Picture the scene:
You've had a long day. You're tired, the kids are cranky and you are all desperate to get some food in your bellies.
You know you should use this family dinner time as a way to connect with your kids, find out what's going on in their lives. Help them on the road to becoming good humans.
So you begin,
How was your day?
You try again,
"What did you do in school?
So you give up. I mean you were tired anyway, right?
But what if you could have a meaningful family dinner without feeling like Sisyphus?
Good news! You do not have to have "meaningful" dinner conversations with your kids. Of course that is great when it happens, but it's okay to ban dinner conversation at the family table.
Does that mean everyone should now bring their smart phone or e-reader to the table? Of course not!
But you can engage in family dinner activities—literacy ideas, games, even art! So instead you can picture a scene full of laughter, conversations, connections, and even a bit of learning.
The following are some fun screen-free family dinner activities that you can do at the table. And the bonus is that because there is no pressure, you might actually find out what the kids did in school that day. (See how that works?)
Literary Activities for Family Dinner
Tell jokes. Who doesn't love a good joke? Bring a joke book to the table. Pass it around and take turns reading a joke or riddle. Keep it clean, please.
Silly story. You can try different approaches to telling silly stories. One way is for each dinner guest, in turn, to add a single sentence to the story. Another approach would be for each family member to make up a fantastical story about their day. Or make up stories with a "fact or fiction" approach. One person tells a story about thier day and the family members try and guess which parts of the story are real. (A sneaky way around the "What did you do at school today?" question!) Have fun with it!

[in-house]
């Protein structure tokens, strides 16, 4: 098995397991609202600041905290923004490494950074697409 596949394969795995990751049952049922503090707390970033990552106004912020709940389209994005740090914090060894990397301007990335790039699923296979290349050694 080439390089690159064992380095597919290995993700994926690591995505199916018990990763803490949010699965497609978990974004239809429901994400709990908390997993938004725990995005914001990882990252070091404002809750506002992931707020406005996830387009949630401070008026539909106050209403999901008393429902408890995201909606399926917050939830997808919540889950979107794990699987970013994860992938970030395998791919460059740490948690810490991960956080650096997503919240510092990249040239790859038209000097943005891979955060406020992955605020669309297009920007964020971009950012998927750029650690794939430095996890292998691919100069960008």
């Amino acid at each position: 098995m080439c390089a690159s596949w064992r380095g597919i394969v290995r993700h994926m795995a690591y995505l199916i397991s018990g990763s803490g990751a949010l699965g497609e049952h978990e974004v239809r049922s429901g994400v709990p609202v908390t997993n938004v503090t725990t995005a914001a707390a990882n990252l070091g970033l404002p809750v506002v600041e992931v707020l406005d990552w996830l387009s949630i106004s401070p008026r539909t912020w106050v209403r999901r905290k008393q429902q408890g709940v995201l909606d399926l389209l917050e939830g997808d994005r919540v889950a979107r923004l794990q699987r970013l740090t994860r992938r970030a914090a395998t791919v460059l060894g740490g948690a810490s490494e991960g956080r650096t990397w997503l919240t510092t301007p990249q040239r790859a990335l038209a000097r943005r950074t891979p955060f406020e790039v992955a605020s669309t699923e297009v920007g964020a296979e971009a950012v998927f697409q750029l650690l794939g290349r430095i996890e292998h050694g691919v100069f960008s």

Building Words. Bring a set of Scrabble or Bananagram tiles to the table. There are a few different ways you can do play, and you will have fun experimenting with different rules. The following are a few examples:
Try a collaborative version. Each person gets a set number of tiles. One person starts by setting out a letter. Then, each person, in turn, adds a letter, with the group trying to collaboratively create a word. Or, one person creates a word and then others substitute 2-3 of their own tiles to change the word. Or, everyone makes their word and then the family creates a collaborative story with those words.
Alternatively, each person gets a handful a tiles. Set a short time limit, and everyone tries to make as many different words with their letters as they can. If you want to eliminate the competitive aspect, then get rid of the time limit. For added fun, everyone uses their word in a silly sentence.
As you can see, the possibilities of how to use the letter tiles, either collaboratively or individually are endless. I think you will find, after a bit, that the kids have great suggestions for how to switch up the rules. Tip: Learn more about Bananagrams here.